Welcome to The Religion Teacher! I’ve posted the following resources and comments to help assist parish leaders with the planning and implementation of social media strategies as a part of parish outreach.
An Overview of Social Media
I consider there to be three pillars of effective use of social media: content, community, and conversion. You must provide quality content on your website and social media outposts in order to draw people into the great work that you are doing. You must use the tools below to build community and develop relationships with people online within the various social media channels. And most importantly, you must convert online connections to personal interactions at liturgies, parish social events, classes, etc. If you build your social media strategy around these three pillars, you will have great success.
Upgrade Your Church Websites
First things first: your parish’s website is crucial. If your website is sub-par, then social media campaigns and social networking sites will not help promote your programs and increase attendance on Sundays. With the relative ease of creating website using WordPress, Joomla, or Drupal, you should be able to find someone in the diocese to do some work for hire. I have all the skills necessary to create a parish website and I’ve never taken a course in web development. Or consider using some individuals and companies out there who are developing websites specifically for Catholic parishes. In addition, hosting your website is very inexpensive. I recommend and use Bluehost, which is only $6.95 per month. These things are worth the investment.
The Ultimate Guide to Building a Church Website (FaithandFinances.org)
Open Source Catholic Blog (Open Source Catholic)
Catholic Tech Talk Tips (Catholic Tech Talk)
The Parish and Social Media Tools
Social Media Strategies can often be too closely associated simply with the tools. Blogs, Facebook, Twitter, and even e-mail are just tools that help you build relationships with people online. Use these tools to share valuable content that will build community and convert people to physical presence at parish events.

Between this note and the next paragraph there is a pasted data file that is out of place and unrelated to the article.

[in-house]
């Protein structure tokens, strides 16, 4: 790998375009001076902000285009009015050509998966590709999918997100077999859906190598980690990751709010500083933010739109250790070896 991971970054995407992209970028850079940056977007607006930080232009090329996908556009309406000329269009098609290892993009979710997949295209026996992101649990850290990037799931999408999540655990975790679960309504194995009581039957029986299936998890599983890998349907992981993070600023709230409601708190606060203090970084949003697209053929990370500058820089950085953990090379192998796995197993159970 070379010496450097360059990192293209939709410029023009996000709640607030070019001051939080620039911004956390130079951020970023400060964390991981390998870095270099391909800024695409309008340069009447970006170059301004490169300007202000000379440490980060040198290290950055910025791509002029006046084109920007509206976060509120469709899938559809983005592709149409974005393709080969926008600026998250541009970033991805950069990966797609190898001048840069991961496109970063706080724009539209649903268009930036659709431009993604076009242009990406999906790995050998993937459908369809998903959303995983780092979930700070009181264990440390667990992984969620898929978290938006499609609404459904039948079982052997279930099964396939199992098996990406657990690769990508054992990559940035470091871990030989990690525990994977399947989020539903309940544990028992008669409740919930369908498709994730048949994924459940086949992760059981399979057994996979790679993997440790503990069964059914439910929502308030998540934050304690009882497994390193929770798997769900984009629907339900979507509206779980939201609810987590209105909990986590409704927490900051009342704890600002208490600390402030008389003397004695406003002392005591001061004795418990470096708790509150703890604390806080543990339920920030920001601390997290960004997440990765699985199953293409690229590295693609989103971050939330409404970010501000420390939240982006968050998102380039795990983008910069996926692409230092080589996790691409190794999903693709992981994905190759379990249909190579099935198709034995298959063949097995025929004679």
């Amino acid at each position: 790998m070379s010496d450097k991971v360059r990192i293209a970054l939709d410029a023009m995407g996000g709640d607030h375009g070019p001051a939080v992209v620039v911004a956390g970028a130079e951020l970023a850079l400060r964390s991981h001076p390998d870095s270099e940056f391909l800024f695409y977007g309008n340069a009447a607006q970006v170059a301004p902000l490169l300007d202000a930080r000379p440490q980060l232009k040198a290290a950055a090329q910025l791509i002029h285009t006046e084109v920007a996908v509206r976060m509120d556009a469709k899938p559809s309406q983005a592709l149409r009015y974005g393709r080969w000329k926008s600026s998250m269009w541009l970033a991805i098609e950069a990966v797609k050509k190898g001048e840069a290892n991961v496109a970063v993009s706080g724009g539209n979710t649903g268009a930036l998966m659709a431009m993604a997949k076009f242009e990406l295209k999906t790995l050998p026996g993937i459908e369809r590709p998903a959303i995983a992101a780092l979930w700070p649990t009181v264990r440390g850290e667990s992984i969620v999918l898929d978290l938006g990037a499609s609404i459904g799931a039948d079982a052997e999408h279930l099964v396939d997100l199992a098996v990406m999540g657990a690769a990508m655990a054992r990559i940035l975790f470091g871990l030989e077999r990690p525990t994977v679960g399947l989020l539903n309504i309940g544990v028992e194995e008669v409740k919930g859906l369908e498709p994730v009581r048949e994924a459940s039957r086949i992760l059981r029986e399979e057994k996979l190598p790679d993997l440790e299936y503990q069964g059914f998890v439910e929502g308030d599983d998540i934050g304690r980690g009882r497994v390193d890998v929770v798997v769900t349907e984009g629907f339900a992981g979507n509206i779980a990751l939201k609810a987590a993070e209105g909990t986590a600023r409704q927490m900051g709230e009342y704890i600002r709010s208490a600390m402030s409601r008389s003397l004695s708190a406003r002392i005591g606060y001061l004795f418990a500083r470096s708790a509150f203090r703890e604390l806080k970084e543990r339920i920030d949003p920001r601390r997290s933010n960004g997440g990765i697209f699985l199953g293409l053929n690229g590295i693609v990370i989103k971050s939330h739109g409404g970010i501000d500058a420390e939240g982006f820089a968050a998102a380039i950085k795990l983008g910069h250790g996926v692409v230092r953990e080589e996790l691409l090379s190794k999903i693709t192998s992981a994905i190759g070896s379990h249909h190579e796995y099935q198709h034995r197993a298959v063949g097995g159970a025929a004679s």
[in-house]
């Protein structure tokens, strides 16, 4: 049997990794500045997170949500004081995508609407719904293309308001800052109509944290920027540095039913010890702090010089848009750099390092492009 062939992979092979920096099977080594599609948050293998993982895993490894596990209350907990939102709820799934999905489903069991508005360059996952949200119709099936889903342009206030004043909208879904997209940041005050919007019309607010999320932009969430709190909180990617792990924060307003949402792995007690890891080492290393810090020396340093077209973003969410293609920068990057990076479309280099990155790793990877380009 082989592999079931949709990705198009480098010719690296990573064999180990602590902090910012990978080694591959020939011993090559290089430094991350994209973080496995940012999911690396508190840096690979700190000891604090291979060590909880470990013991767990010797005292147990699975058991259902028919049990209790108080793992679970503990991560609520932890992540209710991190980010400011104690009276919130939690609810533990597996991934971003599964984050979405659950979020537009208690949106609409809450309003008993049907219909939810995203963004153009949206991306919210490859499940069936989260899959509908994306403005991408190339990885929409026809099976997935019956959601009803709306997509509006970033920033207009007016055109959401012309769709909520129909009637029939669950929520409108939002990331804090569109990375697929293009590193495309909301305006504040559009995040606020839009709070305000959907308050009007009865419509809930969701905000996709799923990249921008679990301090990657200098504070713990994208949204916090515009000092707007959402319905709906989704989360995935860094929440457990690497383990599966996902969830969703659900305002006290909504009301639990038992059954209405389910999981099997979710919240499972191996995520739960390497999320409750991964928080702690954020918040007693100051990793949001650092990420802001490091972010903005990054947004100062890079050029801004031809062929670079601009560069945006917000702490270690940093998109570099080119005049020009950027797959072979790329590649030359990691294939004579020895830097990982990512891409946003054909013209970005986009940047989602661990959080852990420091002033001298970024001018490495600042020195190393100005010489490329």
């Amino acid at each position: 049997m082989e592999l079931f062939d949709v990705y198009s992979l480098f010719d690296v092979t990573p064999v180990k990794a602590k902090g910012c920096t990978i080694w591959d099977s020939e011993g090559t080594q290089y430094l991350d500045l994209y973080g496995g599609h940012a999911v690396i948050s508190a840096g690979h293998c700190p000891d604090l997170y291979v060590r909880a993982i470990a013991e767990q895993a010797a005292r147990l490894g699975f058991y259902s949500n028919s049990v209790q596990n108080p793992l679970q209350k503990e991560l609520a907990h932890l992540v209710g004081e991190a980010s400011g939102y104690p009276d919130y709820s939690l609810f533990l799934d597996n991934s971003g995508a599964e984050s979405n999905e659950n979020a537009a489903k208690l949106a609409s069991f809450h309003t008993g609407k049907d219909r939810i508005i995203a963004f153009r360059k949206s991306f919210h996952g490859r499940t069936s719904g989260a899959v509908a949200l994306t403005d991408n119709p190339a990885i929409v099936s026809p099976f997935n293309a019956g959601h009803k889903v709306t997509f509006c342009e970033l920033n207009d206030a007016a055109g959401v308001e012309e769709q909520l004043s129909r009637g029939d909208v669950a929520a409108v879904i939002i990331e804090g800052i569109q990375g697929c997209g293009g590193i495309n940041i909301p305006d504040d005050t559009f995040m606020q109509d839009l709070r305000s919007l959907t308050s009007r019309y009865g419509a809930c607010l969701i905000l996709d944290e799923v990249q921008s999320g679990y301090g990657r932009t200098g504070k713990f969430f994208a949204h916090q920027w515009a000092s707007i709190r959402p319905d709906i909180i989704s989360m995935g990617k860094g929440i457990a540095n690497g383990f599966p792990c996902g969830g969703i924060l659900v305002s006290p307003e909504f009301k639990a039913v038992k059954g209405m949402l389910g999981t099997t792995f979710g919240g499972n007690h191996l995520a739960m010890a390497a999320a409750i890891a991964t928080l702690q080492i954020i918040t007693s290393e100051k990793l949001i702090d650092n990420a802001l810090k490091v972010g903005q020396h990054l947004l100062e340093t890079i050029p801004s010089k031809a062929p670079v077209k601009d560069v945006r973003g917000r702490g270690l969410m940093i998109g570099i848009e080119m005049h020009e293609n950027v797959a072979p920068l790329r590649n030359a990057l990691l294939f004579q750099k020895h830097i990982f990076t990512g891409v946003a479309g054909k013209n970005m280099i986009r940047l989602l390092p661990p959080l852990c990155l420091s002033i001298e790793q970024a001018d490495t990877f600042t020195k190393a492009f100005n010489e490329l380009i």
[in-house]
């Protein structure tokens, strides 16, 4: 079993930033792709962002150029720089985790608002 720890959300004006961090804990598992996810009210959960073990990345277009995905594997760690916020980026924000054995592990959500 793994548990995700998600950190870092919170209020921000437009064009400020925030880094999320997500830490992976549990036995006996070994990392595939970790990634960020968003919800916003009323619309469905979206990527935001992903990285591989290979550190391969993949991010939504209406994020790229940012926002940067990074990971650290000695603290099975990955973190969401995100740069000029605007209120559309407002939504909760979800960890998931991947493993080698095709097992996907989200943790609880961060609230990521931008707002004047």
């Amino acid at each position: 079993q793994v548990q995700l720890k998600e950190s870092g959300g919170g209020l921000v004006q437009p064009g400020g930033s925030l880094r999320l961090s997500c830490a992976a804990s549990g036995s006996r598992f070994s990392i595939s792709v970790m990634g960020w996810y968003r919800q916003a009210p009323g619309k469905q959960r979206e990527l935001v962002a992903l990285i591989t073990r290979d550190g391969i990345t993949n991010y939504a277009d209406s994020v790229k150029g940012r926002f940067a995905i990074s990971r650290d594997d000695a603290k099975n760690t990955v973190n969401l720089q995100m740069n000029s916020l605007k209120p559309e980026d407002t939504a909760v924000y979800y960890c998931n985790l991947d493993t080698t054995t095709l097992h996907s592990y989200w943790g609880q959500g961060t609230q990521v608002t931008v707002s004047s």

Originally a blog was an online journal. The name was taken from a combination of the words web and blog to create weblog. This was later shortened to just blog. Today a blog is a way to create valuable content that will attract certain like-minded people. It is a powerful tool to spread ideas. Parishes can use a blog to post relevant information about upcoming events, feast days, homilies, and many more creative ideas.
How to Blog: Blogging Tips for Beginners (Problogger)
What is a blog? What is a blogger? What is blogging? (Tentblogger)
When people think of social media, they quickly jump to the social network, Facebook. With so many people in the world on Facebook, it is hard not to think parishes can reach out to Catholics and draw them into the Church. The opportunities are there as long as you have the people and your goals in mind when you are promoting your parish’s events.
A Facebook Advertising Experiment (Jonathan Sullivan, Catholic Tech Talk)
How to Design and Program a Facebook Landing Paged–Advanced (Mashable)
How to Create a Facebook Page and Landing Page–Updated (Smart Passive Income)
Twitter is probably the most misunderstood social network. The ability to communicate with anyone in a direct and enormously public way is extremely powerful. I have developed some very important relationships using Twitter as a networking tool. However, you are not likely to engage the members of your parish using this social network. The best introduction might be a conversation I had on the Catechetical Leader Podcast (listen here).
The Twitter Gang (The Catechetical Leader Podcast)
Twitter for Ministry? (Sr. Susan Wolf, Catholic Web Solutions)
Whenever you register people in your parish, you must get their e-mail addresses. If they are interested, you can use some great tools to communicate with parishoners and potential parishoners in strategic ways. My favorite is MailChimp. MailChimp allows you to store a list of contacts and e-mail them with quality emails and links to important events on your website. It allows you to track how many people opened the e-mail and how successful you were in promoting parish events. They offer a great free e-book for Churches to use as an introduction to using their service. (By the way, it is free for up to 1,000 contacts so it is worth trying out.)
MailChimp for Churches e-book (MailChimp)
Church Documents on Social Media
USCCB Social Media Guidelines (USCCB.org)
Social Media: Friend or Foe, Google or Hornswoggle? (USCCB.org)
I am available as a consultant for social media and web questions. Just send me a note on the contact page of this site with a statement of your needs and we can schedule a consulting session.